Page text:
Jenny C. Aker and Isaac M. Mbiti provide a pertinent anecdote in their article entitled “Africa Calling” in the most recent issue of The Boston Review. For one businessman in Niger, the introduction of a cellular network seven years ago was life-changing:

Before the tower was built, he had to travel several hours to the nearest markets via a communal taxi to buy millet or meet potential customers, and he never knew whether the person he wanted to see would be there. Now he uses his mobile phone to find the best price, communicate with buyers, and place orders.

Aker and Mbiti go beyond just providing statistics, though. As the authors note, the iconic image of the African phone user is a woman using the cell phone as a tool for improving trade in her local market. But, the authors, ask, does this image correlate to reality? In a nation like Niger–where 85% of the population lives on less than $2 per day–more than 60% have mobile phones. What are the implications for Western businesses that choose to invest in telecommunications rather than infrastructure, microfinance, or even direct aid?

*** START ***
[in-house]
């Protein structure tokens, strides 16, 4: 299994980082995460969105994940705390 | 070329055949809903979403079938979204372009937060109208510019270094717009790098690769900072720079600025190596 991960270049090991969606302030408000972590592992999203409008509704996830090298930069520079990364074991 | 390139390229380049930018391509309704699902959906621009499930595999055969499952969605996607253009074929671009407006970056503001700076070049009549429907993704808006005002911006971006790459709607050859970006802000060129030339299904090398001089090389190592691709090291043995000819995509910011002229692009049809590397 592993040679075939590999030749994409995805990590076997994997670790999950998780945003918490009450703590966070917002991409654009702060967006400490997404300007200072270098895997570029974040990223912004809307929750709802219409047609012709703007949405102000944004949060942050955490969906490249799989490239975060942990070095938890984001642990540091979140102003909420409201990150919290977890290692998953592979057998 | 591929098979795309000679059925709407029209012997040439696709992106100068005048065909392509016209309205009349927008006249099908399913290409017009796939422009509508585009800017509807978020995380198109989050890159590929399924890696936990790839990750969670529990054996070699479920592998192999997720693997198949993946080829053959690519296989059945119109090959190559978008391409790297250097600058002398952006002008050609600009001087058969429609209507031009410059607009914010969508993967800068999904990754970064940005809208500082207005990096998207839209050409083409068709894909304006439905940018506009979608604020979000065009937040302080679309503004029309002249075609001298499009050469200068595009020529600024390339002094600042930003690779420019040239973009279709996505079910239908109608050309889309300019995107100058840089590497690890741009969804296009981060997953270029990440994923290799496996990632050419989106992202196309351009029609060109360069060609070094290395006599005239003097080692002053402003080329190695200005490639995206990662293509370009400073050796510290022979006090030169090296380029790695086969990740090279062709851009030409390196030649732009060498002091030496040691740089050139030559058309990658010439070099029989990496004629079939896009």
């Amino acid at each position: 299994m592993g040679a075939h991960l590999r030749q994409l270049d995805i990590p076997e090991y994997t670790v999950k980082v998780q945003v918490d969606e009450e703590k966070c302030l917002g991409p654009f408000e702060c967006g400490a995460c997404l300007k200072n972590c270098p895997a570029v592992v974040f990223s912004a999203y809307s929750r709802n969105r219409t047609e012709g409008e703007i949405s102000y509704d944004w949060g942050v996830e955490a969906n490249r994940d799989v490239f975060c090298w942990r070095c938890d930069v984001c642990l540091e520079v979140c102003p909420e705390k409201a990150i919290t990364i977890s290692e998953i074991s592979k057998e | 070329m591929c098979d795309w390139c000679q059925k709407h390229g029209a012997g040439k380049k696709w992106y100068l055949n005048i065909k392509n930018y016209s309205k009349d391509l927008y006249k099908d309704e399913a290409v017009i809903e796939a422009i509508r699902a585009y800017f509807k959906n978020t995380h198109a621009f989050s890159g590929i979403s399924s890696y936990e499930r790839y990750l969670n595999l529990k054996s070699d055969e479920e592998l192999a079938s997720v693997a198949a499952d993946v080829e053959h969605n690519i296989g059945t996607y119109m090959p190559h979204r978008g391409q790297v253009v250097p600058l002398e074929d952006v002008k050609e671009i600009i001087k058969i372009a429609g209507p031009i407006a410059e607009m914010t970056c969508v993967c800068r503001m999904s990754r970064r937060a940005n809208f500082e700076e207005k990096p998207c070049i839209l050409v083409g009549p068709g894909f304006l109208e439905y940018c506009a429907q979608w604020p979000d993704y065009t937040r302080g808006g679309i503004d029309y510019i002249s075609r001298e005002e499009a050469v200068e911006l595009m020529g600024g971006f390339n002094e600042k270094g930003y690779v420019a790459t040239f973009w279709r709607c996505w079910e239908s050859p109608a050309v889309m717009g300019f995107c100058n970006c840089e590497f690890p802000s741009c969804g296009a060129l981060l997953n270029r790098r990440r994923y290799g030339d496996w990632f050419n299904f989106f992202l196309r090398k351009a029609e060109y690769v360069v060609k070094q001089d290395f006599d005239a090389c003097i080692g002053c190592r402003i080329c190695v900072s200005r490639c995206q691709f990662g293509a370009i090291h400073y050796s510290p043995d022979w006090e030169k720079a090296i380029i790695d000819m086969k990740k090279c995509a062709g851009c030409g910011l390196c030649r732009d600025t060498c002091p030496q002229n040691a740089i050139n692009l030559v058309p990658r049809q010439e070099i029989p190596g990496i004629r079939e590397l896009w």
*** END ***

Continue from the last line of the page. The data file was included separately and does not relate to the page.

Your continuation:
I, too, have noticed the abundance (and everyday reliance) of cell phone networks, whether travelling in sub-Saharan or western Africa. It’s striking how extensive the reach of these companies has become: entire buildings are painted (free of cost for the business) in the vivid colors of a cell phone network as advertising; local markets sell SIM cards that retain user information, while eliminating the need for actually owning a phone (some individuals share a phone to save money).